May 4, 2020 / 12:03 PM / a month ago

Central banks' pandemic battle could stretch into an infinity war

WASHINGTON/FRANKFURT (Reuters) - Big central banks are buying from an expanding menu of government bonds, corporate debt and consumer loans to help businesses and households through the coronavirus pandemic — and no one knows whether they can stop.

FILE PHOTO: A woman, wearing a protective mask walks past the head quarter of the European Central Bank (ECB) during sunset in Frankfurt, Germany, April 29, 2020, as the spread of the coronavirus disease (COVID-19) continues. REUTERS/Kai Pfaffenbach/File Photo

The best-case scenario sees infection rates slow, commerce resume and people return to work this year.

In the extreme case that a recurring virus requires further damaging lockdowns, the U.S. Federal Reserve and its peers float the whole boat — government debt, corporate debt, perhaps even financing for mortgages and paychecks.

The social, political and economic implications of taking economies offline for an extended period, underwritten by governments and struggling to return to normal, could run deep.

Time out of work erodes skills. Business failures destroy wealth and depress investment. Cheap money and cash transfers risk fuelling asset bubbles that widen the gap between rich and poor.

“It gets to the question: At what point are we worried with just how much a role the Fed is playing?” said Kathryn Judge, a Columbia Law School professor who studies financial markets.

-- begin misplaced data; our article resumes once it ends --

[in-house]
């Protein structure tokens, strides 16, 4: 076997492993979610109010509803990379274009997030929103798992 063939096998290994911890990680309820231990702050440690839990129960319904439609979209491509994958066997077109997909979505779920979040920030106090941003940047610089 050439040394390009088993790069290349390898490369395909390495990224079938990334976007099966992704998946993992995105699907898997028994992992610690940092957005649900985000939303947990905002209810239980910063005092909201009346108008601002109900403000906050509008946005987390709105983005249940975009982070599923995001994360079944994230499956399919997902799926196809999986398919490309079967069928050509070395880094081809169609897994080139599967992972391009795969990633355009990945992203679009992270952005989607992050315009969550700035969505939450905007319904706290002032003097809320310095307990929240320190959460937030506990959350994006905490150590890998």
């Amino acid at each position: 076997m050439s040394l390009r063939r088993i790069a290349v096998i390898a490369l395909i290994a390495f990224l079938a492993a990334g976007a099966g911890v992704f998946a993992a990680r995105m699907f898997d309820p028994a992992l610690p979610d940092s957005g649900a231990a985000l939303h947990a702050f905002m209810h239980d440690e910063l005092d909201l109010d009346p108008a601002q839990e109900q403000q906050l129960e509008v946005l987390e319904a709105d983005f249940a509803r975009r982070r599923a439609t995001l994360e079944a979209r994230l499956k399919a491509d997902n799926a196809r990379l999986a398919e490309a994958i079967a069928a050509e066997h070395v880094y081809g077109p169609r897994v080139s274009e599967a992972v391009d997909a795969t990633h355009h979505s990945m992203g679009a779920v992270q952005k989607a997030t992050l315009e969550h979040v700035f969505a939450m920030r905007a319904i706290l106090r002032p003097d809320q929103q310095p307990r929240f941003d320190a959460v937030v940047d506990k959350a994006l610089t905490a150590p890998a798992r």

“If they are the only actor and people are worried about liquidity and access to finance, how much pressure comes to bear? Longer term it is disconcerting.”

The Bank of England announced in May that it would buy more government bonds just as Britain’s Treasury said it would incur more debt to pay the wages of laid-off workers.

BoE policymaker Jan Vlieghe said the unprecedented coordinated action resembled what might happen “if we were the central bank of the Weimar Republic or Zimbabwe”, both disastrous examples of government ordering central banks around. The difference, Vlieghe said, was that no one in the government told the BoE what to do.

But what if they didn’t have to, because such cooperation had become an unspoken new orthodoxy?

THE SHIFTING VIEW OF ‘NORMAL’

Japan is arguably at that point.

A decades-long fight against deflation — a chronic drop in prices that causes incomes and economic growth to fall — has seen the Bank of Japan steadily increase its footprint.

It now owns nearly half of all Japanese government bonds, and last week agreed to buy as much as needed during the crisis.

The BOJ, which in February owned 4.7% of Japan’s corporate bond market and about 10% of the shorter-term corporate loans known as commercial paper, also expanded corporate debt purchases.

“We aren’t monetising government debt,” Governor Haruhiko Kuroda said, but buying what is needed under the BOJ’s policy of “yield curve control” — basically it way keeping interest rates low.

In Europe and the United States, similar “unconventional” policy tools were used in 2008 to fight a financial crisis that spilled into the real economy.